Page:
Men warrant care, support and nurturing too
Today is International Men's Day, prompting Donald Pettitt to observe that men are vulnerable when negative changes happen in their lives.
Who cares about Canterbury men?
It's International Men's Day today and I've got a special interest in men as manager of the Canterbury Men's Centre.
We care about men and act on it by providing free counselling, producing The Blokes Book, setting up men's sheds and poking our nose into things related to men's health and well-being. We've been going for five years and I'm delighted to say that I like men more than I did when we started.
I've realised how ignorant I am of what is happening for guys. I get a selected view of men in my work, but I've been excited to be part of a lot of men's voyages while they grapple with a dark patch in their life. The men that come to us are talking about what is going on, and they are making changes for the better.
I'm a better person for hearing those stories and a fuller man because of it.
I think as a culture we don't know the everyday stories of men. Because of this, guys are vulnerable when negative life changes happen and we don't recover from childhood trauma as well. We haven't heard how other men have coped; we don't know the terrain. Most people feel comfortable blaming men for not telling their story more, but that denies the effect of culture on men's behaviour.
Our systems reflect our culture. Some of those systems have let men down and haven't yet risen to the challenge and support cultural change of and in men. Looking at the ads on television, I'd say we want men to stop being violent, drunk, irresponsible drivers.
"It's not OK", the White Ribbon Campaign and the "Mantrol" ads have an important role. The statistics support the need for this - but saying "don't" is only part of the equation. The other neglected half is the "do".
In recent years there have been some wonderful "do's". The John Kirwan depression work has touched men's lives. The impact of the ads goes way beyond mental health and depression, waking up the more tender aspects of men. Capturing the broad story of a man that would otherwise be two-dimensional to most; the hero.
The ALAC "Ease up on the Drink" campaign was culture-changing as well. It invites and coaches men to step in and in a caring way tell your mate not to be a jerk. Wonderful. Showing men being tender to other men with a positive social aim.
We've yet to do a comprehensive push to support change for men at an educational, social and a health programme level. In these systems there are a range of programmes and doorways that are women-only or hard to access by men. This is despite women already having arguably better outcomes and behaviours. Those programmes sometimes filled special gaps in the care of women, but also brought about important cultural change.
The recent decision by the Canterbury District Health Board to allow men on to the Appetite for Life course was a breakthrough for larger cultural change. The 5000 Cantabrian women who have done the programme over the past seven years have received a cultural boost. I'm glad that a GP or nurse can now tell a man he has this option as well, instead of telling him the other basic options - sort it out, take a pill, or die younger and ill.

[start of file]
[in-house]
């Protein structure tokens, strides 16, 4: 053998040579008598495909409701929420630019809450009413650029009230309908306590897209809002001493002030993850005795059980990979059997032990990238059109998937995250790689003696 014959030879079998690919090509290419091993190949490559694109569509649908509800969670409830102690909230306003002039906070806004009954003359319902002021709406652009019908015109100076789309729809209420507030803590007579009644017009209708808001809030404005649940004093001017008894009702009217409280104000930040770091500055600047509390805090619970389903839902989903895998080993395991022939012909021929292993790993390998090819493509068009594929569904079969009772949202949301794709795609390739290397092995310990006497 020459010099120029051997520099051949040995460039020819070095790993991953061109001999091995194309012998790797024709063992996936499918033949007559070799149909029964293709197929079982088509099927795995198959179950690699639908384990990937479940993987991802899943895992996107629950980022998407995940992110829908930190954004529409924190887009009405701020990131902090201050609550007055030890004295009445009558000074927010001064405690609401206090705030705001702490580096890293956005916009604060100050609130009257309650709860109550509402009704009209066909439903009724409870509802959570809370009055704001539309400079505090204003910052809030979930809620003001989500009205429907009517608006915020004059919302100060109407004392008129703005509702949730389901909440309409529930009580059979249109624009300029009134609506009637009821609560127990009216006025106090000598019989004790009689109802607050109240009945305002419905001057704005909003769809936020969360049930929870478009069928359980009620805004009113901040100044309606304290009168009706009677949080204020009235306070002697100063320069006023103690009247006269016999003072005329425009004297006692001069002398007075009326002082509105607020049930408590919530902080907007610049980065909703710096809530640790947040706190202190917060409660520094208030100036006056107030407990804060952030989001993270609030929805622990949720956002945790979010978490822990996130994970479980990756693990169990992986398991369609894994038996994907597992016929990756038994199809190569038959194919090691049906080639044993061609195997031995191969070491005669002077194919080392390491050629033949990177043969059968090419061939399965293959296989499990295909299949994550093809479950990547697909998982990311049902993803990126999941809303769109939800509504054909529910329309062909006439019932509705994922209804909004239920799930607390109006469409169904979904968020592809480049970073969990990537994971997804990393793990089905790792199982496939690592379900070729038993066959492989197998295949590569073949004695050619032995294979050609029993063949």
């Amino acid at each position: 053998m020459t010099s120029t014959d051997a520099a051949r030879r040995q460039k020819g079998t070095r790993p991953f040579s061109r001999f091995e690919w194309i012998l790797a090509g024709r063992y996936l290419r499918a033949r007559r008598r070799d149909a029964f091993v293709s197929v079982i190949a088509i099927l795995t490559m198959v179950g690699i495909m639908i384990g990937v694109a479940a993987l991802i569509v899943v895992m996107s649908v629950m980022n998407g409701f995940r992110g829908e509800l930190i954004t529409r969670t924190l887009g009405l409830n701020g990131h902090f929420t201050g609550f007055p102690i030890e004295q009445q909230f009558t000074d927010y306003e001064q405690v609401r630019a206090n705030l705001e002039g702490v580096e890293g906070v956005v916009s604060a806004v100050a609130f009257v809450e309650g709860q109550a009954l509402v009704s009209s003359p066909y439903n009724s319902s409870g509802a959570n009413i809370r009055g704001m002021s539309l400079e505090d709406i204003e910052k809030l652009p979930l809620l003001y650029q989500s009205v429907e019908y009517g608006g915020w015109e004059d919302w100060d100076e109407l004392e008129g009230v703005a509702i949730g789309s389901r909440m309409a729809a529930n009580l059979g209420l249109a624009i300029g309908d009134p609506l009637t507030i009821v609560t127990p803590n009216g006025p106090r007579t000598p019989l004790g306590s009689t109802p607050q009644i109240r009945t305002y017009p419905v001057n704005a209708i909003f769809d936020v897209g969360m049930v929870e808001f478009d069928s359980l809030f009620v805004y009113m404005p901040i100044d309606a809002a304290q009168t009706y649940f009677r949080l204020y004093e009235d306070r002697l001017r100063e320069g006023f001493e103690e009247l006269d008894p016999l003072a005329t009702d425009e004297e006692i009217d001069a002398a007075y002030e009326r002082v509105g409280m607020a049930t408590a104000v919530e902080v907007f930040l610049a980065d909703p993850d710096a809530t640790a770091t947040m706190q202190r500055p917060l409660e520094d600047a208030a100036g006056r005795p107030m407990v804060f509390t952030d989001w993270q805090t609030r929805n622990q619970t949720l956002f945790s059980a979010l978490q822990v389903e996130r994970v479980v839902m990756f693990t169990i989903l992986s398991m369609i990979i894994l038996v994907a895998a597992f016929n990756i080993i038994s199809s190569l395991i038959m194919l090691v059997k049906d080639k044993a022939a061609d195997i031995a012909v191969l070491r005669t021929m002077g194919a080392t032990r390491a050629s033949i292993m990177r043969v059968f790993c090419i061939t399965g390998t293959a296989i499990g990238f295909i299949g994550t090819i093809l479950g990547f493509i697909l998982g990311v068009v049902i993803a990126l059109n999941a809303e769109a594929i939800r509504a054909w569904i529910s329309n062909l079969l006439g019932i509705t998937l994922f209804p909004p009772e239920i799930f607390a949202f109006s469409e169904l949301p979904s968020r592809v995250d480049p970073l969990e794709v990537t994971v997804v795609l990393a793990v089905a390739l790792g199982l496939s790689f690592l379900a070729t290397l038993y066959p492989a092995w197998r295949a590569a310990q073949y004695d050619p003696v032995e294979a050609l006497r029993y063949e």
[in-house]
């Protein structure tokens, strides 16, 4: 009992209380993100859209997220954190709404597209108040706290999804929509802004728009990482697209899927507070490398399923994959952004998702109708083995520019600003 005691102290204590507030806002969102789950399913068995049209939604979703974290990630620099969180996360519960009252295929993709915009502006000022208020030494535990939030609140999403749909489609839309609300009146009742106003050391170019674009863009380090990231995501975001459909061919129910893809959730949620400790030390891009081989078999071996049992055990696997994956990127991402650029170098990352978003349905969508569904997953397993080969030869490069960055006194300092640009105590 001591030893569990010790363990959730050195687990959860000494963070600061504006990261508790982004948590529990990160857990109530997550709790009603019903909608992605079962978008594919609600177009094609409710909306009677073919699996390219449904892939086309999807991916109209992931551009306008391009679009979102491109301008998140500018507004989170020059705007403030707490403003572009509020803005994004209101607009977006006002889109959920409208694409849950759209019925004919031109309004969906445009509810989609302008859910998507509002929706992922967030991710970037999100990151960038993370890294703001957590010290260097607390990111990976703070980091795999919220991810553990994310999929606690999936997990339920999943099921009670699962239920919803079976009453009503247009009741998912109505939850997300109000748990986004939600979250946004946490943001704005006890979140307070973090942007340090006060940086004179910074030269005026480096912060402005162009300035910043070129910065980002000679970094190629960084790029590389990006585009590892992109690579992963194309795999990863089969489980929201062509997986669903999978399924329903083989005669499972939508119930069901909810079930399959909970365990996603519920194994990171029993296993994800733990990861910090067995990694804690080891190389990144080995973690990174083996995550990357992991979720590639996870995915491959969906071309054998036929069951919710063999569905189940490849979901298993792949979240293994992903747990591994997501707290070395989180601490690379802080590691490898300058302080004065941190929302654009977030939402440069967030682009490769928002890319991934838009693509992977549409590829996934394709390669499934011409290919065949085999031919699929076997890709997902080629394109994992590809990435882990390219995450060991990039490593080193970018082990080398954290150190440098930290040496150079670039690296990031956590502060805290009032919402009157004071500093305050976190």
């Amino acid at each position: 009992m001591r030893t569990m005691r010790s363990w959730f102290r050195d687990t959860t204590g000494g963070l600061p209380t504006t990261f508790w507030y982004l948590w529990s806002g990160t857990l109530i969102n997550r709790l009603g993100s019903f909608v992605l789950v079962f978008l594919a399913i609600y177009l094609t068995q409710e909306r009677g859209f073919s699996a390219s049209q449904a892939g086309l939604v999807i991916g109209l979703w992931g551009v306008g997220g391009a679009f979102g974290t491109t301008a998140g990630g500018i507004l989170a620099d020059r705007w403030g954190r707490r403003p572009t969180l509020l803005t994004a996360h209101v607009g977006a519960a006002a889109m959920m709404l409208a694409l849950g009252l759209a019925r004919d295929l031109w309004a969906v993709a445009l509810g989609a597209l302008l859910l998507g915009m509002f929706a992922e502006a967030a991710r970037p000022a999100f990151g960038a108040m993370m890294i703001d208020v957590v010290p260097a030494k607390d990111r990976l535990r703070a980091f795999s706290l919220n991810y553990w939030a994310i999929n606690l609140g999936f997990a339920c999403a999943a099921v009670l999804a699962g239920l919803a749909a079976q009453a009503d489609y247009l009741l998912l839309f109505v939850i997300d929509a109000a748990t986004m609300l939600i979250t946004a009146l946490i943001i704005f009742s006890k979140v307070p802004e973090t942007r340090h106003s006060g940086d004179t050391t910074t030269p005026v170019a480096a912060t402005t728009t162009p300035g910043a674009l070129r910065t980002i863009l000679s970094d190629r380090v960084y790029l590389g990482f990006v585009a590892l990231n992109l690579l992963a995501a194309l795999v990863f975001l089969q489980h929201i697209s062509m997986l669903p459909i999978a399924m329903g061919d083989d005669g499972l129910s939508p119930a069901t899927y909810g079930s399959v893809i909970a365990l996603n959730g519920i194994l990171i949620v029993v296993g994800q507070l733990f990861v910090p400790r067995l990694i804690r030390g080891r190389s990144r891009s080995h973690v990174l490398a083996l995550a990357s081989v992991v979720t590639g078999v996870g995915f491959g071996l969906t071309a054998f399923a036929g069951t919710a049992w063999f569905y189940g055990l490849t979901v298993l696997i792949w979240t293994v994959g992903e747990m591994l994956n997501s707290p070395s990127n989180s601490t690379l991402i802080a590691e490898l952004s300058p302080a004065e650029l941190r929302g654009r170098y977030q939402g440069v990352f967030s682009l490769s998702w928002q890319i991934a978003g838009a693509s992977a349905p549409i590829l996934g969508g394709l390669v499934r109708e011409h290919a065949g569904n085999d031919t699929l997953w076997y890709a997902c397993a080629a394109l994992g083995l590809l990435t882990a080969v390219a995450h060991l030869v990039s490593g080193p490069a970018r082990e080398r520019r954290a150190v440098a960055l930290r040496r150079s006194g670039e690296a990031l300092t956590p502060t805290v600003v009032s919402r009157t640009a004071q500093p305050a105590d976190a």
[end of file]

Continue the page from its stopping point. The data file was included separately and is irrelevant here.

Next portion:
On a social level, women have had access to free counselling services for years (good work, women's centres). This has happened throughout New Zealand, for women. And we are finally doing it in Canterbury, for men.
These kinds of comprehensive services (or lack of them) over decades make a big difference and the culture of men has suffered for not having had this or a similar opportunity.
In the area of education, I'd love to see posters at a high school level telling men they can be a nurse/social worker/ counsellor, much like the push we have done and continue to do for women. Special scholarships for men to enter those professions are called for, and a men's cuppa with the dean each term.
Special second-go programmes for men who didn't do well at high school but want a tertiary education are called for. Those all exist for women already.
We've had an awful lot of people supporting my agency. Funders, volunteers, sheddies (Men's Sheds), social workers, health workers, and businesses. They've wanted to take care of men and found a useful partner in us.
Despite that, when I hear health and social professionals say men don't take care of themselves I often feel angry. I didn't use to but now I know about the leg up that men haven't been getting and I rail at the injustice of the lack of reflection by those professionals.
What would the culture of men in Canterbury have been like now if 5000 had done the Appetite for Life course over the last seven years?
If they had 10 free counsellors available for the last 20 years?
If they had been nudged to go into programmes relevant to their aspirations, instead of what they think they should do?
If we want men to care more, we have to care for them.
I care about men, and if you've read this far you probably do, too.
So pamper some man you are fond of today, and tell him what you like about him, in a way he'll appreciate.
You might do it because it's International Men's Day, or you might do it just because you like him.
Or you might just write and say hi to us and see what you can do to improve the lives of Canterbury men.
The Canterbury Men's Centre is at 281 Barbadoes St, Christchurch. canmen.org.nz.